I hate Flexibits. First, with Fantastical, those jerks made me enjoy using a calendar app so much I actually show up for meetings and appointments. Infuriating. Now, with Cardhop, Michael Simmons and Kent Sutherland have also made me enjoy using a contacts app. Sorta. Cardhop is by no means a traditional contacts app. It's more of a connection launcher. And that's what makes it magic.
Apple is often accused of "Sherlocking" indie apps by building them into the core OS. Some indies, like Flexibits, show how Apple can be Moriarty'd right back by fundamentally improving the built-in OS experience. That's what Fantastical did and that's what Cardhop does as well.
Cardhop lives in your menu bar and you can invoke it with whatever key combo you assign. (You can also detach it, move it, and even expand it full screen if you really want to.) Set up is super simple — just grant Cardhop permission to access the macOS contacts database, and you're good to go.
Once open, Cardhop presents you with a well-manicured list of recent contacts. Not a junk drawer of every partial, fragmented email address you've picked up or duped over the years, but a short, highly glanceable list of people you might actually want to contact next. If anyone has a birthday coming up, that's highlighted too.
Most of the time I don't even see the list, though. Because I'm already typing. That's what makes Cardhop so damn great. If you're familiar with Fantastical or some of the text-based launcher apps, including Spotlight, then you'll be familiar with power of typing in Cardhop. Otherwise, just start hitting the keys.
Type a name, get the contact. Type a fragment of the first and last name, get the contact. (I love that, because I'm too lazy to type full names.)
But you don't just type to search. You type to act as well. If I type "Ser Cal", I get Serenity Caldwell. If I type "Ser Cal email@example.com", I add that email address to her contact. (I can even type "work" to specify the kind of email address I'm adding.) Same if I type a date for her birthday. If I type "Call Ser Cal" it'll place a phone call to Serenity using call relay or BT pairing, your choice.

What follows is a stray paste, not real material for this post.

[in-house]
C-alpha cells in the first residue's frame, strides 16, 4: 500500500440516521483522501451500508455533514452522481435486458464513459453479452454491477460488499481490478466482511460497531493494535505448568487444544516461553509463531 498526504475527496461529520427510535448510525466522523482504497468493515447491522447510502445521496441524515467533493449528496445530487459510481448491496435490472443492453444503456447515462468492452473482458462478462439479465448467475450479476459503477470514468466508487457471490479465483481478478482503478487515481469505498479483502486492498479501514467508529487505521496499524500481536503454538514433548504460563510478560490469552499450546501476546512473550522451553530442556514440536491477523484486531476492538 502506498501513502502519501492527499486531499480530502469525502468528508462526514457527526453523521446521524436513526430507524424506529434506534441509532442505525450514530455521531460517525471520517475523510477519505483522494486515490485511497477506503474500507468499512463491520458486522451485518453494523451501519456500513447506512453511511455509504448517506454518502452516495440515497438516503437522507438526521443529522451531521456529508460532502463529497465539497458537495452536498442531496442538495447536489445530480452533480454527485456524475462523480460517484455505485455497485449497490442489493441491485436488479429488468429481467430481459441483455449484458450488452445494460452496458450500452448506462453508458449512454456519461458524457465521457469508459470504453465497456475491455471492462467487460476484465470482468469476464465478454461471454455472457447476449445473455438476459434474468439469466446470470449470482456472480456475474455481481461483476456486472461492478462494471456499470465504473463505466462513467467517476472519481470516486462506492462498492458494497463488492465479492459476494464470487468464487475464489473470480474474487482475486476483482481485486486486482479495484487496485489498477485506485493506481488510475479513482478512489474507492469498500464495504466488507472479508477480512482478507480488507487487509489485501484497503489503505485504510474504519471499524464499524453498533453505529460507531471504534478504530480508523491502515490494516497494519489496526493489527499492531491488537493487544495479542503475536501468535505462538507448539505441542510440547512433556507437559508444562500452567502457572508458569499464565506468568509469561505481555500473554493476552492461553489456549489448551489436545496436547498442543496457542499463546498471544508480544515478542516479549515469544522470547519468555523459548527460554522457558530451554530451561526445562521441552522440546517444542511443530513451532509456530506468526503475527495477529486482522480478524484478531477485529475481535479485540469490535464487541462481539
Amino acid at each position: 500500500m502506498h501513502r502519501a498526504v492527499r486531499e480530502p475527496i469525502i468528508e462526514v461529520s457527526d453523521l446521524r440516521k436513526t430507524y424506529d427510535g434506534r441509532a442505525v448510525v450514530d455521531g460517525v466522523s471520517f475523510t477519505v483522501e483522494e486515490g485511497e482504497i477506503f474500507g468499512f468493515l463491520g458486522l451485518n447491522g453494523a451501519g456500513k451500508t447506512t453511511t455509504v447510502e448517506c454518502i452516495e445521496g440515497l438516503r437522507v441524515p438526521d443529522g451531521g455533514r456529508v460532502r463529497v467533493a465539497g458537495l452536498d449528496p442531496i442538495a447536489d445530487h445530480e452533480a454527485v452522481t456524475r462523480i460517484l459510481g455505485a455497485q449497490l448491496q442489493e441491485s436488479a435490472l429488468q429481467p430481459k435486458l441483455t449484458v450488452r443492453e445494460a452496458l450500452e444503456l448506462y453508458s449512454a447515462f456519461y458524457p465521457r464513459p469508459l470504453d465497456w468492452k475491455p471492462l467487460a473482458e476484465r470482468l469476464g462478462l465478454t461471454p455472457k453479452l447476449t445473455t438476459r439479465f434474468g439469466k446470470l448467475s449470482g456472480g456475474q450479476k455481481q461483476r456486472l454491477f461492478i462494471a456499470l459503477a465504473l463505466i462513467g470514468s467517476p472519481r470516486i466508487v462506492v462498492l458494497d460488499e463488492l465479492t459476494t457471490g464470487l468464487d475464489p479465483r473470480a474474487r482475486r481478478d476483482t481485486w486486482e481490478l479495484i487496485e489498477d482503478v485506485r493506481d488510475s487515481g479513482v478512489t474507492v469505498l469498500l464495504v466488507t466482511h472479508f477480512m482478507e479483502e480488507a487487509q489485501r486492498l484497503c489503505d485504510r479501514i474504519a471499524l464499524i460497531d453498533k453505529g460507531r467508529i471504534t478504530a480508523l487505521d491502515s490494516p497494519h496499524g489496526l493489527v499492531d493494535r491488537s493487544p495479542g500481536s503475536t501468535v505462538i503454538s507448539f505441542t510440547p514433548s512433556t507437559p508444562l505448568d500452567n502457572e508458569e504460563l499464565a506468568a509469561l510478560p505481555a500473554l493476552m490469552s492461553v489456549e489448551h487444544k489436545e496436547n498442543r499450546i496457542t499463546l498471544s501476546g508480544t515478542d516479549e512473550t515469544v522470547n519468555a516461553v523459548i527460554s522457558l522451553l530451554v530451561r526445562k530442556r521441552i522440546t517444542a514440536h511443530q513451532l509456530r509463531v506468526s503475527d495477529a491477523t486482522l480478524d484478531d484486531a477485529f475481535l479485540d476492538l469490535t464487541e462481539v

In addition to Call, you can also just type Copy, Directions, Email, FaceTime, FaceTime Audio, Large Type, Message, Skype, Telegram, Twitter, URL, and VoIP, and get access to all of those actions as well.
Copy is brilliant because it removes the tedium of extracting and sharing a contact out of a typical database page.
When you put it all together something profound happens. In traditional computer workflows, you think about a person, figure out how you want to contact them, open the app that will contact them in that way, then find their contact within that app. It's circuitous and leaves you open to multiple distraction and friction points. With Cardhop, you think about the person, hit the hotkey, start typing their name and how you want to contact them, and you're on your way.
It's so powerful that, once you get used to it, you'll never want to go back to the built-in Contact app again. And that's what makes a great indie app truly great.
Cardhop will eventually run you $19.99 but you can grab it on sale now for $14.99.
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Rene Ritchie is one of the most respected Apple analysts in the business, reaching a combined audience of over 40 million readers a month. His YouTube channel, Vector, has over 90 thousand subscribers and 14 million views and his podcasts, including Debug, have been downloaded over 20 million times. He also regularly co-hosts MacBreak Weekly for the TWiT network and co-hosted CES Live! and Talk Mobile. Based in Montreal, Rene is a former director of product marketing, web developer, and graphic designer. He's authored several books and appeared on numerous television and radio segments to discuss Apple and the technology industry. When not working, he likes to cook, grapple, and spend time with his friends and family.